• What are the results (in relation to your service) of your satisfaction survey, if you have done one?

These are all good questions and you can of course repeat this process with all the stages of a fresh expression journey.

So for many fresh expressions of church it is time to be much more sophisticated in the way we evaluate progress and the way we imagine the way ahead. The new year is a good time to do that and those funding us might be delighted to know that significant progress is being made and that is not just about numbers. And who knows, if fresh expressions demonstrate a new way of assessing where we are on the adventure God is taking us, other churches might quickly follow.

Comments

Thanks for this superb contribution Norman. One of the other initiatives I'm involved in setting up over here in Melbourne is Street Pastors. OK - not even wanting to be a Fresh Expression of church (although I've always thought there is real potential here)- but the feedback we're getting already (only 6 or 7 months in) is amazing - "thanks for making the streets safe"; "you have to know the difference you are making" (comment from the Police); "I want to have a function in our venue to help raise funds for you; thanks for all you're doing" (one of the venue owners). Kingdom work, often small changes. But as you suggest, worth keeping a record of everything ... and maybe count a few 'heads' eventually too! David

Sparrows & lost sheep? As a carpenter I don't think Jesus would be as shy about measuring and counting as some modern discerners! If you can't count it stop kidding yourself.

Interesting. This might be a bit left field and not particularly relevant, but here goes. As someone in training for LLM I have been wondering about the effect of feedback forms. Does having a feedback form make people listen differently? And does it make a difference to those being assessed? I think the answer is probably 'yes' on both counts. So the next question is, does that skew the data or should we making more use of this with different members of our congregation (definitely ringing the changes) because it's impact is positive?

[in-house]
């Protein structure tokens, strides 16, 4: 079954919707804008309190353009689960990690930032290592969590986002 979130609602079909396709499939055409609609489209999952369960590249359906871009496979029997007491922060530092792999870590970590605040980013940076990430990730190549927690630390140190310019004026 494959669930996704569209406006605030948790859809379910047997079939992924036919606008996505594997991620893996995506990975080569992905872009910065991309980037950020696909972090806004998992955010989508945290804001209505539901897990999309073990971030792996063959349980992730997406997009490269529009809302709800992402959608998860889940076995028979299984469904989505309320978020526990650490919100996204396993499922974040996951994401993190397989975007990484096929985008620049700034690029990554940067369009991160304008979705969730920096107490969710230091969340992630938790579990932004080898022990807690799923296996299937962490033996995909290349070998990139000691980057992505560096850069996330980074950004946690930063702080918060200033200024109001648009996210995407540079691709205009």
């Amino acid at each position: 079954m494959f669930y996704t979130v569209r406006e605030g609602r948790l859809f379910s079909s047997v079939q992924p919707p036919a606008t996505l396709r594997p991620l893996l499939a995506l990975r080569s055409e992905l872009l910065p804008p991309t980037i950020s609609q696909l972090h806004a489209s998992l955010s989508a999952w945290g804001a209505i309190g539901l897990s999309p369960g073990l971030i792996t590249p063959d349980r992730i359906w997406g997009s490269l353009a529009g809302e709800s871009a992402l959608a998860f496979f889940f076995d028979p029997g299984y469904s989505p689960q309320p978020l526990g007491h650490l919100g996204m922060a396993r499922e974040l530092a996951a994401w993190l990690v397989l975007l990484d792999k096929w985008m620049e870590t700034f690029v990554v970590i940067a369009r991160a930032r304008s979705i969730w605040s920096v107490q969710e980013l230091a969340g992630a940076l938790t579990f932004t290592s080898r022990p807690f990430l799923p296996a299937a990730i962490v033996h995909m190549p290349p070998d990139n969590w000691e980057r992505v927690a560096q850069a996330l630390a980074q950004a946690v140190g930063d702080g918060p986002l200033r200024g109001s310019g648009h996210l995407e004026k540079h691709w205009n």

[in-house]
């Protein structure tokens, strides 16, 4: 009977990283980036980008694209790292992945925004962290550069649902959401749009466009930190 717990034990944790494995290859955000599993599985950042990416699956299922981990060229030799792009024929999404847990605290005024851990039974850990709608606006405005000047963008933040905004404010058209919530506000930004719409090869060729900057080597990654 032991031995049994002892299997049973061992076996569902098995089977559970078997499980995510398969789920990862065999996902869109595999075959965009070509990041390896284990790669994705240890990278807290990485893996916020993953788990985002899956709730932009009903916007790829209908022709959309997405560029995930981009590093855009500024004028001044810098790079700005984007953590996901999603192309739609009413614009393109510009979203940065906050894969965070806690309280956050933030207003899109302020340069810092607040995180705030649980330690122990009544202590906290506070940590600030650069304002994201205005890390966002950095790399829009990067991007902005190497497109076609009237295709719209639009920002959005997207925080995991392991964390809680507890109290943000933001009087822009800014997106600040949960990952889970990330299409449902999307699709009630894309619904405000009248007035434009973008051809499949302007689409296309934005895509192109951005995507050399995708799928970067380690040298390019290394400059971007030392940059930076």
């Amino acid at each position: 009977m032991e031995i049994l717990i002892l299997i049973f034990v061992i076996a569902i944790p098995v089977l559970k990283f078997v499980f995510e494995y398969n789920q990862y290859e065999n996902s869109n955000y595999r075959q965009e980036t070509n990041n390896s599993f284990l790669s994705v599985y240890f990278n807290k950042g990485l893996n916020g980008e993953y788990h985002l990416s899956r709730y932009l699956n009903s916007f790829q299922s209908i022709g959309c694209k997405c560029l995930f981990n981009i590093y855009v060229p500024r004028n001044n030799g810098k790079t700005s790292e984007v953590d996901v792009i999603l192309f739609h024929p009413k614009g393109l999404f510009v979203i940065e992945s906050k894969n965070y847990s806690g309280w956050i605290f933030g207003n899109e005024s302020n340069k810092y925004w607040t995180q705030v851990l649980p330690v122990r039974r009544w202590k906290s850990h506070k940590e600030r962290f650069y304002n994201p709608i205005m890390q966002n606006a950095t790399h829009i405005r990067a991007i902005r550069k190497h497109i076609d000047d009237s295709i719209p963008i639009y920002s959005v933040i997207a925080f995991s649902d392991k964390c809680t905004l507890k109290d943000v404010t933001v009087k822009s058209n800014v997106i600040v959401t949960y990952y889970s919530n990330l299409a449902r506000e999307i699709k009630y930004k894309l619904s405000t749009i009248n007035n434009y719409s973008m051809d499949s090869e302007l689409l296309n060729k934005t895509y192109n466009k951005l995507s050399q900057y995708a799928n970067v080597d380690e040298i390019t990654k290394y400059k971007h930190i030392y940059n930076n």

I agree, simply basing assessment on head counts is probably a bit simplistic although head counts are recorded in Acts (note to self: discover how many times).
It seems to me FE is more about dialogue and worship than a traditional service. And although on one level yet another feedback form might be a niggling chore, I think perhaps more opportunity for genuine dialogue within the established church would be a positive move (not least because it would at least reinforce at a subliminal level the idea of every member ministry).

A nice article to judge yourself. But what I believe is God is there to help us. And he does so in every moment of our life. To some things, which we treat them as bad happenings, are not actually bad, they are good in disguise. You just have to find out it instantly. Otherwise it wouldn't be possible to bounce back or rewind. New resolutions are just part of our freckle behavior! The moment we promise ourselves to do something good in the upcoming year, we know that after some fine days, we will be back to our original form leaving all the determinations and promises far away.